Also, as a service, effective communication is a significant factor that businesses want but is not being met by their providers. Over 30% of businesses in the UK and France feel that there is a lack of responsiveness to their supply chain queries such as: payments, processing time, goods and materials, etc. This can be ascribed to banking partners not investing enough in providing an experienced relationship team that can help on all occasions of contact.

The ongoing turbulence to Britain’s politics and economics as a result of Brexit has caused a significant degree of concern for UK businesses. When asked how disruptive they believed Brexit would be to their supply chain financing in 2019, the average score given within this market was 2.11 on an inverse rating scale of 1-5. This comes as no surprise, however, what is surprising is the expected disruption to France and Germany being more than the UK. Multinational firms based in France and Germany gave an average rating score of 1.85 and 1.66 respectively.

Key Considerations amongst UK and European Supply Chains

  • The use of working capital financing in supply chains
  • The availability of risk mitigation facilities such as KYC and AML tools
  • Customer satisfaction
  • Effective communication with technology providers

The insights reported above are from the following East and Partners reports.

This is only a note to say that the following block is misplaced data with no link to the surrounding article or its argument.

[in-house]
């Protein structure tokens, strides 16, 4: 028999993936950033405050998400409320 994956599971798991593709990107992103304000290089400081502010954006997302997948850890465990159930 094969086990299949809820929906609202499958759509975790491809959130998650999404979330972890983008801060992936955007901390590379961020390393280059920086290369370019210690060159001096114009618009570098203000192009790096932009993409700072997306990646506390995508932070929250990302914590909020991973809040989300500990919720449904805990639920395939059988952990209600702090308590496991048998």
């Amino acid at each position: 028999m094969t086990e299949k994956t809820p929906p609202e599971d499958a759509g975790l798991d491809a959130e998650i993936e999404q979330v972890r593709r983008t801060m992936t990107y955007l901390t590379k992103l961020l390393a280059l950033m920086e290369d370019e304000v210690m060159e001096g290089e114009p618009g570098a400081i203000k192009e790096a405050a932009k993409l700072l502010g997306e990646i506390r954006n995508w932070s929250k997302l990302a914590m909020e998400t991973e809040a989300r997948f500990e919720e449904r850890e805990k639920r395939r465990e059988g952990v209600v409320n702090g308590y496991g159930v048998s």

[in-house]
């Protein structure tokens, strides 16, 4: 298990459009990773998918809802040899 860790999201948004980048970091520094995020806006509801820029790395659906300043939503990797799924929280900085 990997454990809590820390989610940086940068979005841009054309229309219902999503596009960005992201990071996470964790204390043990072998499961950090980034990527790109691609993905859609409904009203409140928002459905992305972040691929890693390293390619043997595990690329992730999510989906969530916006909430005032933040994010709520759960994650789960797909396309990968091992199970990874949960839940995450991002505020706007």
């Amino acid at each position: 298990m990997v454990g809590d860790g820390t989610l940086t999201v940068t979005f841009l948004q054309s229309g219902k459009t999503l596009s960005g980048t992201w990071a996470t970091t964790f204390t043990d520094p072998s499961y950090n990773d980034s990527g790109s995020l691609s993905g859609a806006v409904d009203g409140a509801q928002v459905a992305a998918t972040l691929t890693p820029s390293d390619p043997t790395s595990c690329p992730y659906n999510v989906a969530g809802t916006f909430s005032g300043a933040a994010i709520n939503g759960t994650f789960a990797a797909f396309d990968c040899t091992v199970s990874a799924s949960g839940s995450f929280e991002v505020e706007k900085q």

• 2019 European Supply China Financing Report – This report was produced by East & Partners to provide ‘voice of the customer’ insight for BCR’s Supply Chain Finance Global Summit, that took place in Amsterdam in December 2018. Working with a panel of senior supply chain finance bankers, convened by BCR from Citibank, HSBC, Lloyds, NatWest and Santander, key customer questions were identified and compiled into the fieldwork questionnaire. East then conducted direct interviews with key decision makers from the top 100 multinational corporates in the UK, France and Germany amounting to a total sample size of +/-300 interviews (+/-100 from each market).
• 2017 Global Supply Chain Finance Report – This research is based on primary research conducted by East and Partners in the 1st calendar quarter of 2017. A total of 736 top 800 global corporates were directly interviewed by East and Partners. All interviewees were involved in importing, exporting or both across Australia, Canada, China, Hong Kong, Singapore, UK and USA.